In determining who should take up the mantle of leadership at the Stock Exchange, the consultant would have to be thorough in scrutinizing the experience and background of the candidates to be hired. A keen understanding of the local financial market and its challenges, as well as global markets, is a major attribute the candidates must possess.
Particular attention must be paid to candidates brandishing resumes with international exposure. Experience has shown that some of these so-called Wall Street and City of London-types are overrated. Several Nigerian banks that rushed headlong shortly after the consolidation exercise to headhunt and recruit Nigerians and foreigners working in financial institutions overseas, felt short-changed, as they could not justify the fat perks and salaries they were paid.
Equally important, the candidates must be drilled extensively on what they will be bringing to the table in terms of restructuring and giving new direction to the NSE and the capital market. Right now the NSE does not appear to have any benchmarks to which it can aspire. As such, the gap between the NSE and other Exchanges such as the Johannesburg Stock Exchange keeps widening. The new CEO and his EDs must have the capacity to bridge this gap with a comprehensive plan on where they want the Nigerian capital market to be in the immediate to long term.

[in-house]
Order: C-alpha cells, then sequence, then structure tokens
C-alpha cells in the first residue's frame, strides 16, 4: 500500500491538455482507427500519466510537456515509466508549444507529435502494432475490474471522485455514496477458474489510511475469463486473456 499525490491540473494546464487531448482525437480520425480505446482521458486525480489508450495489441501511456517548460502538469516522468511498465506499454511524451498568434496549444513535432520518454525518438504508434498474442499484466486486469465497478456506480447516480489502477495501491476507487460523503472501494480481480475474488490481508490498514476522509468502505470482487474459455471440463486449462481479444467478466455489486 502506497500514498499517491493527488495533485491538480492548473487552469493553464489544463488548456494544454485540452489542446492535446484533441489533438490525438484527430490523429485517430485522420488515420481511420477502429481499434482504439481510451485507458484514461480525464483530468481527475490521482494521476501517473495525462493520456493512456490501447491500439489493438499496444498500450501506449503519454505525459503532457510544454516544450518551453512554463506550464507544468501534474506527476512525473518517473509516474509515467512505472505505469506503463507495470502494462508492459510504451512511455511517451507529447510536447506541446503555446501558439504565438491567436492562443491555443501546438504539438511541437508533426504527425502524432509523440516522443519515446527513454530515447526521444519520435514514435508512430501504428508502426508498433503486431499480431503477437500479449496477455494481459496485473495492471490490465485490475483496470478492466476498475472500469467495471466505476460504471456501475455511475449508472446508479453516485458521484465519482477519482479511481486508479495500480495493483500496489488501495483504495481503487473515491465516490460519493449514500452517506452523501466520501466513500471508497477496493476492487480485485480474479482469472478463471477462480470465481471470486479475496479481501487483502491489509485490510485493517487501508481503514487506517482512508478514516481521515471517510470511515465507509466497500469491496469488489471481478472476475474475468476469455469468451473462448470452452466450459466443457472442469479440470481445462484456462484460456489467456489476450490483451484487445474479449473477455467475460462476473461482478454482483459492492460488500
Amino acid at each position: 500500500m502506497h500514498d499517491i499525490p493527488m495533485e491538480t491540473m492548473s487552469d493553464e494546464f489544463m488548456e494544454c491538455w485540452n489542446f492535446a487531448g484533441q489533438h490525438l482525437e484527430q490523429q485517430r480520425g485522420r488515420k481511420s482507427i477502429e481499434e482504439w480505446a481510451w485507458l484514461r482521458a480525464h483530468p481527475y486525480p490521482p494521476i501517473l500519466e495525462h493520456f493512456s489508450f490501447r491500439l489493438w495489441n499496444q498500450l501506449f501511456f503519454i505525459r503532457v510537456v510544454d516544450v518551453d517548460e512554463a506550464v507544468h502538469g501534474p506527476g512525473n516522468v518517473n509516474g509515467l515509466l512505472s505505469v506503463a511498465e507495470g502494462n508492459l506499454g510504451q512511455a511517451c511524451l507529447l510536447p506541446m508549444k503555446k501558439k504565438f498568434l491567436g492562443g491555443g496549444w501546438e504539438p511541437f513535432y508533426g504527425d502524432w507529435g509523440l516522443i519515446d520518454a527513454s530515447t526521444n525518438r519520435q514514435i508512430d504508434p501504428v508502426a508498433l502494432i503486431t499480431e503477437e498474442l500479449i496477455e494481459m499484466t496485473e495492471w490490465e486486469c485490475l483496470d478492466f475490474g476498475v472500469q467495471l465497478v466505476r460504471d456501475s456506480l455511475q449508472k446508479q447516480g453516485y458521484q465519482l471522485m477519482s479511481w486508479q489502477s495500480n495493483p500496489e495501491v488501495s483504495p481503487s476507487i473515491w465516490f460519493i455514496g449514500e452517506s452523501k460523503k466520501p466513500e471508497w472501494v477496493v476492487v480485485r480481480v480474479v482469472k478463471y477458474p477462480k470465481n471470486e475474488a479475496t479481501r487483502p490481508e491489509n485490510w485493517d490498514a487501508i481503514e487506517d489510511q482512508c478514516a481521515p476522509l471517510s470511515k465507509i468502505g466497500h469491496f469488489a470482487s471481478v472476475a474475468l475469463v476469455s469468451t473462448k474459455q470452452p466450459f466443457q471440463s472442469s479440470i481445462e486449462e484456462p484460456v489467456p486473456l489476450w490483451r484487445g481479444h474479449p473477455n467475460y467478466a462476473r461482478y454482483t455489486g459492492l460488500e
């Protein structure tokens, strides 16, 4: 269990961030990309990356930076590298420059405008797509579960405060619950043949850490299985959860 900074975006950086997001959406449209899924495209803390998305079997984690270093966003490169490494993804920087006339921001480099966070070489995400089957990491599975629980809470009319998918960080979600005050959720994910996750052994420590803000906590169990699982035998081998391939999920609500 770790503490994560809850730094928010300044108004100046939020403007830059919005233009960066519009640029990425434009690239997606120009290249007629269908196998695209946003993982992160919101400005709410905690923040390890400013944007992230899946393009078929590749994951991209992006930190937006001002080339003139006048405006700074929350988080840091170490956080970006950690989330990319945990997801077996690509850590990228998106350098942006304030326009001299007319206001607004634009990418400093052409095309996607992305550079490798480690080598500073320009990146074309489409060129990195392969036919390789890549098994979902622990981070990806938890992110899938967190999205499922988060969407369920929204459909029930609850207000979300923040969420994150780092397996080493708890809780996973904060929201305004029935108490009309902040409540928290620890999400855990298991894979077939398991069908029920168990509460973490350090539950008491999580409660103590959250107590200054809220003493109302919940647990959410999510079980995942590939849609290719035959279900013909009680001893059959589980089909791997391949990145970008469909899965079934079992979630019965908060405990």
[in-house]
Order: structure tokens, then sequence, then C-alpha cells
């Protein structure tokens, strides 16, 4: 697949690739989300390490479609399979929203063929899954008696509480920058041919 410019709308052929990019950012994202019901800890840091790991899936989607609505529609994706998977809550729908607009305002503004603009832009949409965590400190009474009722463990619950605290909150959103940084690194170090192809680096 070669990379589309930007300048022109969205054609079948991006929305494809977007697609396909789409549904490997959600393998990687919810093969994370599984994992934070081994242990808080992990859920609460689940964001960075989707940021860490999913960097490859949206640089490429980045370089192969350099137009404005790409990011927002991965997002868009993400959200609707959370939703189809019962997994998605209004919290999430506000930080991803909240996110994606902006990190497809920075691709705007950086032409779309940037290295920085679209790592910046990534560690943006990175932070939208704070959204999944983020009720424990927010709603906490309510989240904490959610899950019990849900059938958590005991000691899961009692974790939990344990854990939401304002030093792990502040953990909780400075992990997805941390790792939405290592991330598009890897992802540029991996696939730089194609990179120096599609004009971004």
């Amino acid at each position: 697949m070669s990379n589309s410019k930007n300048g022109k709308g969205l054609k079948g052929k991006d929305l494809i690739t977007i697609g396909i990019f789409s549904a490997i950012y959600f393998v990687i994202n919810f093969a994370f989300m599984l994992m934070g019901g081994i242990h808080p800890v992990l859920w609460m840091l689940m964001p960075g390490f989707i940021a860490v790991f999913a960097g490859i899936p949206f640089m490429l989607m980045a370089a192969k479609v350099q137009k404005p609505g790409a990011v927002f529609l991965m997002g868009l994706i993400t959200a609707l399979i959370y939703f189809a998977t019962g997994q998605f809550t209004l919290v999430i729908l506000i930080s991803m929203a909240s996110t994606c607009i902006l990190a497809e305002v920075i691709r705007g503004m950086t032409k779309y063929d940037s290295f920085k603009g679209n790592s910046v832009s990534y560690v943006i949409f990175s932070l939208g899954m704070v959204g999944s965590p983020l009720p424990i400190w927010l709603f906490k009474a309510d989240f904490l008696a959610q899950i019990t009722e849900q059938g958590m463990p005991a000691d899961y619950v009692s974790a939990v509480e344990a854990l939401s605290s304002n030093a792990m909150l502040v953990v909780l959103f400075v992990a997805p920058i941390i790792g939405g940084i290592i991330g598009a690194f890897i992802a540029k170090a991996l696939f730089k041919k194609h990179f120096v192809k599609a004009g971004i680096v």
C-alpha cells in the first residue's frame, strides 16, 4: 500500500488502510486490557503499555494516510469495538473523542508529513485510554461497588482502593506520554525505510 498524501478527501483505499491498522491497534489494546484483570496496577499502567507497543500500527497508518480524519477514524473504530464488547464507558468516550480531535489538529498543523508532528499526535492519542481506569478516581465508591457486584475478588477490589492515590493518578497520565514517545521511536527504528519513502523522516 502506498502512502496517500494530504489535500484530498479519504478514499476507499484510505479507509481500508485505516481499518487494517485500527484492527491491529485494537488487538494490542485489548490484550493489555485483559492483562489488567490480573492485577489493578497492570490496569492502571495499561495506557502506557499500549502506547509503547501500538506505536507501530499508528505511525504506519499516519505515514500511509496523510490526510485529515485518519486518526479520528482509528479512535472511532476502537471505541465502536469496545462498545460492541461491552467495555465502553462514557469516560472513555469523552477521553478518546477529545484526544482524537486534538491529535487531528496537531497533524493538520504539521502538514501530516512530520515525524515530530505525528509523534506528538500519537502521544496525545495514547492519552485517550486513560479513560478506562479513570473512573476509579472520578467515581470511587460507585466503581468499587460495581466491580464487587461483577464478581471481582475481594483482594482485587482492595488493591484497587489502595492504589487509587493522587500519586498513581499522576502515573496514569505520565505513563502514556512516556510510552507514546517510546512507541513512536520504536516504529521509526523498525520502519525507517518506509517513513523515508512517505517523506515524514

Their success, however, will be hinged on the quality of the board of directors to which they report. The last governing council of the NSE whose election was nullified by a Federal High Court last March did not inspire much confidence in the investment community. It is expected that none of such members find their way to the new board of the NSE. The new board must comprise men and women of proven track records in the corporate world, who are not conflicted, and of unquestionable integrity. There can be no room left for the underhanded dealings and insider abuse of the kind we witnessed in the last few years.
But for the NSE to make significant progress, other crucial players in the financial system must move in lockstep with the new managers at the Exchange. The Financial Services Regulatory Coordinating Committee comprising the CBN, NSE, SEC, PenCom and NAICOM, and chaired by the CBN governor Sanusi Lamido Sanusi, still has its work cut out. Since it was set up a year ago, it has not evolved a national strategy for the complete overhaul and reorganization of the financial system. Most of the regulators work at cross purposes and turf wars continue to prevail.
Even financial markets development, a critical policy aspect of the coordinating committee, has been left untouched mostly because those responsible have no clue as to how to proceed with their assignment. But the time for the regulators and the NSE to work in unison is long over due. This is the surest way for Nigerian financial system in terms of design, focus, regulation, product variety, and risk management, to be elevated to the next level.